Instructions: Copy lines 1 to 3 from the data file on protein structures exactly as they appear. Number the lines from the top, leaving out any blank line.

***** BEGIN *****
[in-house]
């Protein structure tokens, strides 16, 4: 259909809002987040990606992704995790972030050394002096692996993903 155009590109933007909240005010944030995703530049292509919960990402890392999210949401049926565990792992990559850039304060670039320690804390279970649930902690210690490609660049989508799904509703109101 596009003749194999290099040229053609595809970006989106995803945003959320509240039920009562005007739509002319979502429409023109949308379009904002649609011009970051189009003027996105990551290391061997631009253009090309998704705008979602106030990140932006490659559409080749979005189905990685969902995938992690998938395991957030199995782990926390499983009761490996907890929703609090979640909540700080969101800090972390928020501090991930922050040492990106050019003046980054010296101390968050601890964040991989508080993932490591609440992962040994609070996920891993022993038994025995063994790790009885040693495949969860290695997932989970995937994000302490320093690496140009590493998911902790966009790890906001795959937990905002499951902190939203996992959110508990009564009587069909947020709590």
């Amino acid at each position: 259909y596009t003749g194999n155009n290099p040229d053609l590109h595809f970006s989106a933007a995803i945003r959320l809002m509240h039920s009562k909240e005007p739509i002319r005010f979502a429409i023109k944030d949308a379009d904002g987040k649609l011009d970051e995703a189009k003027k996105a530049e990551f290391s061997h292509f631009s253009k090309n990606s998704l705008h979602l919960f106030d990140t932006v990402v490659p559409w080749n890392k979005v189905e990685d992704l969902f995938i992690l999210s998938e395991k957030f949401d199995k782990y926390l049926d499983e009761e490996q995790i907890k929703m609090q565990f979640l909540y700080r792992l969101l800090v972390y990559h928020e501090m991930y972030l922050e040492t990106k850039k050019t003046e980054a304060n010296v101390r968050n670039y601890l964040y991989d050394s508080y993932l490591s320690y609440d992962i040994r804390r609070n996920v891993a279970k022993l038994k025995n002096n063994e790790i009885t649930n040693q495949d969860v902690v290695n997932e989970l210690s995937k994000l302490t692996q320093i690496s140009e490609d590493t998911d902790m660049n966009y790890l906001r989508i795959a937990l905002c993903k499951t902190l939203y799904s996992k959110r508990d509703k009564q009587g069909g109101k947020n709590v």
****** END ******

[in-house]
């Protein structure tokens, strides 16, 4: 259909809002987040990606992704995790972030050394002096692996993903 155009590109933007909240005010944030995703530049292509919960990402890392999210949401049926565990792992990559850039304060670039320690804390279970649930902690210690490609660049989508799904509703109101 596009003749194999290099040229053609595809970006989106995803945003959320509240039920009562005007739509002319979502429409023109949308379009904002649609011009970051189009003027996105990551290391061997631009253009090309998704705008979602106030990140932006490659559409080749979005189905990685969902995938992690998938395991957030199995782990926390499983009761490996907890929703609090979640909540700080969101800090972390928020501090991930922050040492990106050019003046980054010296101390968050601890964040991989508080993932490591609440992962040994609070996920891993022993038994025995063994790790009885040693495949969860290695997932989970995937994000302490320093690496140009590493998911902790966009790890906001795959937990905002499951902190939203996992959110508990009564009587069909947020709590």
């Amino acid at each position: 259909y596009t003749g194999n155009n290099p040229d053609l590109h595809f970006s989106a933007a995803i945003r959320l809002m509240h039920s009562k909240e005007p739509i002319r005010f979502a429409i023109k944030d949308a379009d904002g987040k649609l011009d970051e995703a189009k003027k996105a530049e990551f290391s061997h292509f631009s253009k090309n990606s998704l705008h979602l919960f106030d990140t932006v990402v490659p559409w080749n890392k979005v189905e990685d992704l969902f995938i992690l999210s998938e395991k957030f949401d199995k782990y926390l049926d499983e009761e490996q995790i907890k929703m609090q565990f979640l909540y700080r792992l969101l800090v972390y990559h928020e501090m991930y972030l922050e040492t990106k850039k050019t003046e980054a304060n010296v101390r968050n670039y601890l964040y991989d050394s508080y993932l490591s320690y609440d992962i040994r804390r609070n996920v891993a279970k022993l038994k025995n002096n063994e790790i009885t649930n040693q495949d969860v902690v290695n997932e989970l210690s995937k994000l302490t692996q320093i690496s140009e490609d590493t998911d902790m660049n966009y790890l906001r989508i795959a937990l905002c993903k499951t902190l939203y799904s996992k959110r508990d509703k009564q009587g069909g109101k947020n709590v």